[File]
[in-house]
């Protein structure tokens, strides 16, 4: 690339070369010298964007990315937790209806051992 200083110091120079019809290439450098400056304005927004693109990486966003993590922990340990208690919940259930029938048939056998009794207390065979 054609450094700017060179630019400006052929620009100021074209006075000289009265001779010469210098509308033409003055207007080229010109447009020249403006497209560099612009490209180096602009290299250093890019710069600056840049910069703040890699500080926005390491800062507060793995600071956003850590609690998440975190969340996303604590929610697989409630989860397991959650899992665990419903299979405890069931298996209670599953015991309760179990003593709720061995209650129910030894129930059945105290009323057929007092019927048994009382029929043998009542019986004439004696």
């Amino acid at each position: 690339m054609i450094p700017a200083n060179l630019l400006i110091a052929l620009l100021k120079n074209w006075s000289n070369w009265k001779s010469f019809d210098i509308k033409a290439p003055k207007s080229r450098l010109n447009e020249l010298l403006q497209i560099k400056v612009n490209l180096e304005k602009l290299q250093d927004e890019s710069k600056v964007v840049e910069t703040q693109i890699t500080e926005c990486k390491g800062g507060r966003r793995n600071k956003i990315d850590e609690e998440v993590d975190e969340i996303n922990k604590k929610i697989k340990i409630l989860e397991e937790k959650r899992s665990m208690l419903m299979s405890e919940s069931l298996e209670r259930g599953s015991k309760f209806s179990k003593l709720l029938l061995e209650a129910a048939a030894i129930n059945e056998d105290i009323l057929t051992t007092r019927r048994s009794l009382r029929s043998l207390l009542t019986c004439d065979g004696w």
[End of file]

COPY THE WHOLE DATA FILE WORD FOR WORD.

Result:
[in-house]
């Protein structure tokens, strides 16, 4: 690339070369010298964007990315937790209806051992 200083110091120079019809290439450098400056304005927004693109990486966003993590922990340990208690919940259930029938048939056998009794207390065979 054609450094700017060179630019400006052929620009100021074209006075000289009265001779010469210098509308033409003055207007080229010109447009020249403006497209560099612009490209180096602009290299250093890019710069600056840049910069703040890699500080926005390491800062507060793995600071956003850590609690998440975190969340996303604590929610697989409630989860397991959650899992665990419903299979405890069931298996209670599953015991309760179990003593709720061995209650129910030894129930059945105290009323057929007092019927048994009382029929043998009542019986004439004696």
């Amino acid at each position: 690339m054609i450094p700017a200083n060179l630019l400006i110091a052929l620009l100021k120079n074209w006075s000289n070369w009265k001779s010469f019809d210098i509308k033409a290439p003055k207007s080229r450098l010109n447009e020249l010298l403006q497209i560099k400056v612009n490209l180096e304005k602009l290299q250093d927004e890019s710069k600056v964007v840049e910069t703040q693109i890699t500080e926005c990486k390491g800062g507060r966003r793995n600071k956003i990315d850590e609690e998440v993590d975190e969340i996303n922990k604590k929610i697989k340990i409630l989860e397991e937790k959650r899992s665990m208690l419903m299979s405890e919940s069931l298996e209670r259930g599953s015991k309760f209806s179990k003593l709720l029938l061995e209650a129910a048939a030894i129930n059945e056998d105290i009323l057929t051992t007092r019927r048994s009794l009382r029929s043998l207390l009542t019986c004439d065979g004696w």